Financial Insecurity: Perceptions and attitudes of those who feel financially insecure

Charlie TaylorHead of US Client Services
June 24, 2019, 2:00 PM GMT+0

Seven insights into the lives of Americans who “definitely disagree” they feel financially secure

Charting a path to financial security can be a daunting task for many. New research into perceptions of financial security—specifically that of Americans who feel financially insecure—reveals that examining financial habits alone cannot account for a holistic understanding of the issue. To fill that gap, YouGov’s latest report, Perceptions of financial security, compares views of the financially insecure and that of the typical American.

In the United States today, Americans
are conflicted about their financial well-being. When asked if they would consider themselves financially secure, 40 percent did and 43 percent did not. A closer look shows that nearly one in five (18%) Americans “definitely disagree” they feel financially secure.

Below are seven insights—from their attitudes toward retirement to their assessments of their health—into the lives of the 18 percent who feel the
acute pressures of financial security.

1. There are both short- and long-term financial concerns

Americans who “definitely disagree”
that they are financially secure have a host of financial worries. This includes the thought of being adequately prepared for a personal financial crisis. When asked if they felt confident they could handle a financial crisis, such as going bankrupt or losing their home, 71 percent of this financially insecure group disagreed (compared with 41% of Americans).

The same group also expresses little confidence in achieving a long-term goal: retirement. More than half (55%) say they are “somewhat” or “very” unconfident they will be able to afford retirement.

2. Financial insecurity has negative emotional effects

The data shows there are negative emotional effects to feeling financially insecure. Compared with the general population, the financially insecure are more likely to agree that they worry a lot (72%), with many expressing concern over the direction of their personal (57%) and professional (45%) lives.

Some of this worrying may translate into anxiety, with 68 percent of financially insecure Americans saying they experience anxiety about their lives. This suggests that managing feelings of financial insecurity involves more than just addressing financial habits. It requires a consideration for the emotional consequences of feeling financially insecure.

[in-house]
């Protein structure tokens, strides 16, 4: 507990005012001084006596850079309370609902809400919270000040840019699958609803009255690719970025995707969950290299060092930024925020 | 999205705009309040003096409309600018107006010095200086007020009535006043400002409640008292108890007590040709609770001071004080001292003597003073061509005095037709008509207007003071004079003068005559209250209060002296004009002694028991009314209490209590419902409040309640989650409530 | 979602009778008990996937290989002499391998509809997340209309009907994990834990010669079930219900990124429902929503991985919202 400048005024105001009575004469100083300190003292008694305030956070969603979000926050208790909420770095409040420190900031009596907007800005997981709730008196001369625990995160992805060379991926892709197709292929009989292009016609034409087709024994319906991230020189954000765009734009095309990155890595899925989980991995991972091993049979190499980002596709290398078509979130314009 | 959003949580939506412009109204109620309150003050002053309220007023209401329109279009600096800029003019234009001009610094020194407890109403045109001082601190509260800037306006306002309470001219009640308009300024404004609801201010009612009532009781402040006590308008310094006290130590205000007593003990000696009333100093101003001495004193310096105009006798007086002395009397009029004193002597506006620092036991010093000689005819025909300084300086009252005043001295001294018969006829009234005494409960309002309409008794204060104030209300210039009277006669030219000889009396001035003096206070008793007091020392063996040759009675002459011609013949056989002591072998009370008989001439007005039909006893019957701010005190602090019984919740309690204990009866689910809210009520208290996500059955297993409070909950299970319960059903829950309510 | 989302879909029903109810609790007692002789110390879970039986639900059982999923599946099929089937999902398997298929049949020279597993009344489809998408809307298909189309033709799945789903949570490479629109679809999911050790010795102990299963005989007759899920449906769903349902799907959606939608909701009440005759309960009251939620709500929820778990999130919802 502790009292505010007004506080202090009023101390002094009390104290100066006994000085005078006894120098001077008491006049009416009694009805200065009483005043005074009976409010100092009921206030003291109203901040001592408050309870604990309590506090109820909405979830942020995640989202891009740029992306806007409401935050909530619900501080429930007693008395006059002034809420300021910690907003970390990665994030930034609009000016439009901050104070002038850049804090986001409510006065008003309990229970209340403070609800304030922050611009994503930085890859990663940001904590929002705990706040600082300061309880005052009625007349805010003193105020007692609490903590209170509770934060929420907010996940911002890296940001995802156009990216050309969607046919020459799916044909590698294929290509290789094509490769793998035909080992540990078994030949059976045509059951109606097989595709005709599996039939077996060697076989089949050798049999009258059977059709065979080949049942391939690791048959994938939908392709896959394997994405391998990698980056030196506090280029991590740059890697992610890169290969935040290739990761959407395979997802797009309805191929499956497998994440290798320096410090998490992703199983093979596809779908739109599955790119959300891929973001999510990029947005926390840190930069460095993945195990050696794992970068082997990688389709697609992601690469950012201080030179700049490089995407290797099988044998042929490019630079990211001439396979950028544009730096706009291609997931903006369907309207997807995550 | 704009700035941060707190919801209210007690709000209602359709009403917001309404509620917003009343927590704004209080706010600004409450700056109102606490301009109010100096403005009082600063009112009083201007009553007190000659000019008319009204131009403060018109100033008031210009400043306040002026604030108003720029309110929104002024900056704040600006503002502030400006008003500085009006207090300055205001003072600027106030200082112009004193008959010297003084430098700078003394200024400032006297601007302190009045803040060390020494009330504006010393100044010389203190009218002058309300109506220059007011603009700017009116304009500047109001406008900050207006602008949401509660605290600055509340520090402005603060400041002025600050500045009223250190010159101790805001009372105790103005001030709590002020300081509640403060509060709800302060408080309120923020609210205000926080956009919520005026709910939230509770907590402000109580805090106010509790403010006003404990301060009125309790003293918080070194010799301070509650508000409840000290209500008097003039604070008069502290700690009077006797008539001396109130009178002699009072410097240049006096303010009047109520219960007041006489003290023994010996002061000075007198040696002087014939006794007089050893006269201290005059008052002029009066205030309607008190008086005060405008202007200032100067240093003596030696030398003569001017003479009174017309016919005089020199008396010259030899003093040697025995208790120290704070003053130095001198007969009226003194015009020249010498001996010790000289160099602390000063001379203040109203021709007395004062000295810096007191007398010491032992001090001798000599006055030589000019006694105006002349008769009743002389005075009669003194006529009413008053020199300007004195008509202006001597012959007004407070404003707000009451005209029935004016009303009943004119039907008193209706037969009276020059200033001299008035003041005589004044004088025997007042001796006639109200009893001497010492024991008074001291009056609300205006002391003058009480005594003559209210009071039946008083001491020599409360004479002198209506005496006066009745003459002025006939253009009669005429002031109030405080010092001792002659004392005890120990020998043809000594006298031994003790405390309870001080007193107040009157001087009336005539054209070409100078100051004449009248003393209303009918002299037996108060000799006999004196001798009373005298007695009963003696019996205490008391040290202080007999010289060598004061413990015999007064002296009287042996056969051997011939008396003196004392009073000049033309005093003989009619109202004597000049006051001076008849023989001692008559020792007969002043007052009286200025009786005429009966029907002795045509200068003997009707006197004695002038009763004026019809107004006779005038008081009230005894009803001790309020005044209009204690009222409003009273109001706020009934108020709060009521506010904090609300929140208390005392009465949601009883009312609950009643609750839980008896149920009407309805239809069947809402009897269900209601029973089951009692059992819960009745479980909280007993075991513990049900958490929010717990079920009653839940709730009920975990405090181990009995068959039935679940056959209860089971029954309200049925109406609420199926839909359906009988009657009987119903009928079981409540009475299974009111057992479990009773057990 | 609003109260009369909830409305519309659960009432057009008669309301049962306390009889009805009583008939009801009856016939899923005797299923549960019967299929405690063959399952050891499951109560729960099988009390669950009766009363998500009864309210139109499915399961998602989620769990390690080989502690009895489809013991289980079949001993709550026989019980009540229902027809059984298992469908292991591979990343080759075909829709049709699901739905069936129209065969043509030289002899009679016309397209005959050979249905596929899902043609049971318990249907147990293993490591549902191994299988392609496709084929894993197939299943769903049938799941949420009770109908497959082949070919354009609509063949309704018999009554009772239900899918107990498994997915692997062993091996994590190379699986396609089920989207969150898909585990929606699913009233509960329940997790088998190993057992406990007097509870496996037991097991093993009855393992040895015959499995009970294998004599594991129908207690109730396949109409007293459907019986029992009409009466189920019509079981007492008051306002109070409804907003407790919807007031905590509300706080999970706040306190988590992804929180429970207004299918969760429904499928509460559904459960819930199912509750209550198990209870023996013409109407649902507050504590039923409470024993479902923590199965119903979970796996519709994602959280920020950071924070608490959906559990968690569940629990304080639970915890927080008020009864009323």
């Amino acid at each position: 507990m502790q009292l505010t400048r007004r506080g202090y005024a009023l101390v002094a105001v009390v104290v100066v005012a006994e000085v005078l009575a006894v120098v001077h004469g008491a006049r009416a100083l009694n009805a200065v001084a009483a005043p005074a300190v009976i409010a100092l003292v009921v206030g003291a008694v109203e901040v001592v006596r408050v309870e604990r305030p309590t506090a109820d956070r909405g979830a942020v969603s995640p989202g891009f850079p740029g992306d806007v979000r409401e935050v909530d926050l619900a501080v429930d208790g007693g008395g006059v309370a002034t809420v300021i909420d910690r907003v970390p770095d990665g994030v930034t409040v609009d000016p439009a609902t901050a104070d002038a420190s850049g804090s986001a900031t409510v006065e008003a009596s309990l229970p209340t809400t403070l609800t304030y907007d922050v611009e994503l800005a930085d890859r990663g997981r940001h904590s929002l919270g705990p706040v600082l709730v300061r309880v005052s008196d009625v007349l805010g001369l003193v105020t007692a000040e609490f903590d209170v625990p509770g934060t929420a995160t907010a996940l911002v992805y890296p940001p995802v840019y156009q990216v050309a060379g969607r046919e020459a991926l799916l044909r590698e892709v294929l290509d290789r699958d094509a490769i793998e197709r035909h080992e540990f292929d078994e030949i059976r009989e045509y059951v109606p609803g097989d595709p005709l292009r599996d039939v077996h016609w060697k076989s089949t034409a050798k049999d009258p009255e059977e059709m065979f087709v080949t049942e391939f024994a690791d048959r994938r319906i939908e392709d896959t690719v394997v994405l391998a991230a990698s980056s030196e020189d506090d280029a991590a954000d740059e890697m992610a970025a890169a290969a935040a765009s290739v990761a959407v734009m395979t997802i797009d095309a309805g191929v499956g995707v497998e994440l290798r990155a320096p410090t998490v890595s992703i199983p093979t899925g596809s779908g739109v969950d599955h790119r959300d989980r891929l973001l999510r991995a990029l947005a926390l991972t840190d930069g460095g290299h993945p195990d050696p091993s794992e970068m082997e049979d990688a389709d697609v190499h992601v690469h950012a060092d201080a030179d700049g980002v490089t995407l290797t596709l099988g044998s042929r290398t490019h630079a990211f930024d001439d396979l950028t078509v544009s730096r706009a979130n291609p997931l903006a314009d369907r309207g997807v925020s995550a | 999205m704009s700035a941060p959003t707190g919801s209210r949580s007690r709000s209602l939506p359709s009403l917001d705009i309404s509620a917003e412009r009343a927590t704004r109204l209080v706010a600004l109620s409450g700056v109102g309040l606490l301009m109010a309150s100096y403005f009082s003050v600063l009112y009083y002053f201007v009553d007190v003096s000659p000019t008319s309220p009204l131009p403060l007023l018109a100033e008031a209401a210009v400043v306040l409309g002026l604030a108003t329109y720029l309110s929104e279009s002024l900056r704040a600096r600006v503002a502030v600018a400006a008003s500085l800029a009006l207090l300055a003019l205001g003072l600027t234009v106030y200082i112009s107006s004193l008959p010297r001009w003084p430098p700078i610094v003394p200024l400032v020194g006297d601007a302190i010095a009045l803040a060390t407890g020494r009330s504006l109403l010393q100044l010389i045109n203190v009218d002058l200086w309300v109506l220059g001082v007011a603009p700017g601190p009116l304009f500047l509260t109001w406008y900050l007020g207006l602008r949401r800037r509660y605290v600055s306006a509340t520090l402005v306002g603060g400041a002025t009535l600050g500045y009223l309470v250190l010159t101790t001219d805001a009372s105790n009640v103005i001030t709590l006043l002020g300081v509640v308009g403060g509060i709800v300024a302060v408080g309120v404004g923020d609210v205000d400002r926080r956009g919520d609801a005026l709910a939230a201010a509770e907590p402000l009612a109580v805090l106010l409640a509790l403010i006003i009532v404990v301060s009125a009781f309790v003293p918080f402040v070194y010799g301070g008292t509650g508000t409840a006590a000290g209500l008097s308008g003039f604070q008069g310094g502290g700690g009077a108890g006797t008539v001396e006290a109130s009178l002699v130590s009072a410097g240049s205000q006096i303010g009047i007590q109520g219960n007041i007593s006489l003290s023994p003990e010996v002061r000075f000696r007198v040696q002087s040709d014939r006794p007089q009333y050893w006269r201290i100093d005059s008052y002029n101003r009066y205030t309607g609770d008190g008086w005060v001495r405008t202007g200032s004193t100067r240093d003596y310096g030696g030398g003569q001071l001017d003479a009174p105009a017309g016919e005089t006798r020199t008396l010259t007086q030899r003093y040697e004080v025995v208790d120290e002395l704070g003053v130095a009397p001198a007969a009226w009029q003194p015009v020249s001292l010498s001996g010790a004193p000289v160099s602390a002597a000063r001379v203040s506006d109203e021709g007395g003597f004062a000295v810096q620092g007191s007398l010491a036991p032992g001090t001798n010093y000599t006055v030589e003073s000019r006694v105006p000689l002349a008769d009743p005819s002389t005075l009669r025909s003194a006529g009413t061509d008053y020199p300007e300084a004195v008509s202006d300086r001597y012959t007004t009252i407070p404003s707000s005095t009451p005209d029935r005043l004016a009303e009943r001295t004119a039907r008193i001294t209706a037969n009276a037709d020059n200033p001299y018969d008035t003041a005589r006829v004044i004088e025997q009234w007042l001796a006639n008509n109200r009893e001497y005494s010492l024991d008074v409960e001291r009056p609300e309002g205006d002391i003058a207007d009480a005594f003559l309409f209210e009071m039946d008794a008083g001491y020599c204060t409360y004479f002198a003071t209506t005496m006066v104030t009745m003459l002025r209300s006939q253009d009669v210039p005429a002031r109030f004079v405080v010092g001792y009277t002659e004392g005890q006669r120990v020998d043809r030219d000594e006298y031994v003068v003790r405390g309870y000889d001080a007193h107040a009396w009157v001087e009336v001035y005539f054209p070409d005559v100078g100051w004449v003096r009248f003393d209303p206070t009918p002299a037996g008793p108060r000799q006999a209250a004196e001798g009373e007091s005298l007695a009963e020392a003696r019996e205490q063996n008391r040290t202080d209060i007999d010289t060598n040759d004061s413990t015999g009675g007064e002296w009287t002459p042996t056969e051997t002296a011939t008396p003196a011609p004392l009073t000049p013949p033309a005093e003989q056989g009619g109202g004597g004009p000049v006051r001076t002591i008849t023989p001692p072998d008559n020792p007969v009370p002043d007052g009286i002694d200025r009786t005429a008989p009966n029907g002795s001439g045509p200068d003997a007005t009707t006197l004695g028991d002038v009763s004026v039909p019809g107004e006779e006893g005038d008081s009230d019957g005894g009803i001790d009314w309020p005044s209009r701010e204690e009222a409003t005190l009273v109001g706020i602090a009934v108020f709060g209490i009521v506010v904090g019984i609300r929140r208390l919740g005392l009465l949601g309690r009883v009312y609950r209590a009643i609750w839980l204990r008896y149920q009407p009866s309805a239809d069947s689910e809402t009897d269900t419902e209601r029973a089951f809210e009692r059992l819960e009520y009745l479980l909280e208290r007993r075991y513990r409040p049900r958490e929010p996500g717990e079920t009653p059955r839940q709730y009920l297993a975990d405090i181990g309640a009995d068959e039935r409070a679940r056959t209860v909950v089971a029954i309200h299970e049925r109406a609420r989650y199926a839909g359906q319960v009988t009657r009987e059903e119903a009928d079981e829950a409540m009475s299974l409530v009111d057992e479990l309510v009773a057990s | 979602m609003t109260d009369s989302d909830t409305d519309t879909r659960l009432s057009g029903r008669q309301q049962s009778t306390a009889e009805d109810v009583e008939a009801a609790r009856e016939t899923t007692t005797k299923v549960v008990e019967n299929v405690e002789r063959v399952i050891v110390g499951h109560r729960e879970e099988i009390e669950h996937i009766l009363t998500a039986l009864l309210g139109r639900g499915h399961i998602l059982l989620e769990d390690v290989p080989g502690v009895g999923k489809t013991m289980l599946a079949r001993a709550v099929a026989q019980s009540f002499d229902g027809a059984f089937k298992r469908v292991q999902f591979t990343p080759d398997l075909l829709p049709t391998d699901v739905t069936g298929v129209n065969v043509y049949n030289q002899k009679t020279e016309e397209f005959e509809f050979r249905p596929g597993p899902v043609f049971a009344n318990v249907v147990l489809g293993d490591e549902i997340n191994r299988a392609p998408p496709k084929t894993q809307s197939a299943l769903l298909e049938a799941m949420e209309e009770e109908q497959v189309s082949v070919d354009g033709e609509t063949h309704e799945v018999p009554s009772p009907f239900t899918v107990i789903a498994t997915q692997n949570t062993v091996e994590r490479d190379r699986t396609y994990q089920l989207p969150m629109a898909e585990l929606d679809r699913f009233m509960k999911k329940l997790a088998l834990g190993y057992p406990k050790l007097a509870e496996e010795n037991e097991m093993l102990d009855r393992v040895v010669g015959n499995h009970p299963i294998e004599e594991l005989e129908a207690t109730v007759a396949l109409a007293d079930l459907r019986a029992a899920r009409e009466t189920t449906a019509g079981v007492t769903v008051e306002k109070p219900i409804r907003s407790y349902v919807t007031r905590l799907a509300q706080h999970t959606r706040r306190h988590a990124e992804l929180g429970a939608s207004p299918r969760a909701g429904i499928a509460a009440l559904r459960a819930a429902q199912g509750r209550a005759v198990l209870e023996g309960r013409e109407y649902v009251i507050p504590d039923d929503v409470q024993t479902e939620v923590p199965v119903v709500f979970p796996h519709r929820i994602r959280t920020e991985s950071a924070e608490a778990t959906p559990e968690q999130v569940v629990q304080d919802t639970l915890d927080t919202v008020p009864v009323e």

3. The future is a troublesome topic

Three in five (60%) in this group agree that they don’t like to plan too far in the future (vs. 50% of Americans). Nearly two in five (39%) say they can’t do much to change their lives (vs. 32% of Americans).

4. Financial insecurity can impact physical health

Seven in ten (71%) Americans who say they are financially insecure agree that they do not look after their health as much as they should. Across other measures of their diets and well-being, it is clear that taking care of their health is not top-of-mind for the financially insecure. For example, when asked to rate their personal health, individuals in the group were more likely to say their health is “fair” (39%) or “poor” (26%) (vs. 23% and 4% of Americans, respectively).

When asked how important healthy eating is to them, the financially insecure were more likely to fall somewhere in the middle, with just over a quarter (26%) saying it’s neither important nor unimportant (vs. 20% of Americans).

5. They think the government should ensure access to healthcare and education

Individuals who “definitely” feel financially insecure are more likely to say the government should make sure everyone has health insurance (71% vs. 60% of Americans). They also think the government should make education more accessible, with 73% agreeing compared with 65% of Americans overall.

6. They want equality and empowerment for women

Gender issues such as workplace equality and paid maternity leave are important topics to those who feel financially insecure. This group is more likely than the general population overall to agree that men and women are still not treated equally in the workplace (65% vs. 61% of Nat Rep), that new mothers should have at least a month of paid maternity leave (85% vs. 80%), and that women can lead just as well as men (84% vs. 81%).

Why do individuals in this group hold such strong opinions on gender issues? Of those who “definitely disagree” to feeling financially secure, 58 percent are women, making the issues all the more relevant.

7. They seek out discounts, sales, and offers more often

Examining this group’s attitudes toward purchasing reveals that they tend to hunt for deals. Individuals who feel financially insecure are more likely to agree that they look for the lowest prices while shopping (84% vs. 78% of Nat Rep), and are always on the lookout for special offers (88% vs. 85%).

What is particularly telling is their emphasis on getting the right price over staying loyal to a brand. Around two thirds (65%) say that if another brand is on sale, they will buy that over their favorite brand. And many agree that luxury brands are not worth the price at all (64% vs. 61% of Nat Rep).

Download the full report for free here

Methodology: The total unweighted sample size for this study includes 24,070 US adults ages 18 and over who answered the question, “To what extent do you agree or disagree with the following statement: “I consider myself financially secure.” YouGov Profiles uses digital tracking technology and daily online surveys to collect a variety of opinions, attitudes, and behaviors. All interviews were conducted online.

Photo: Getty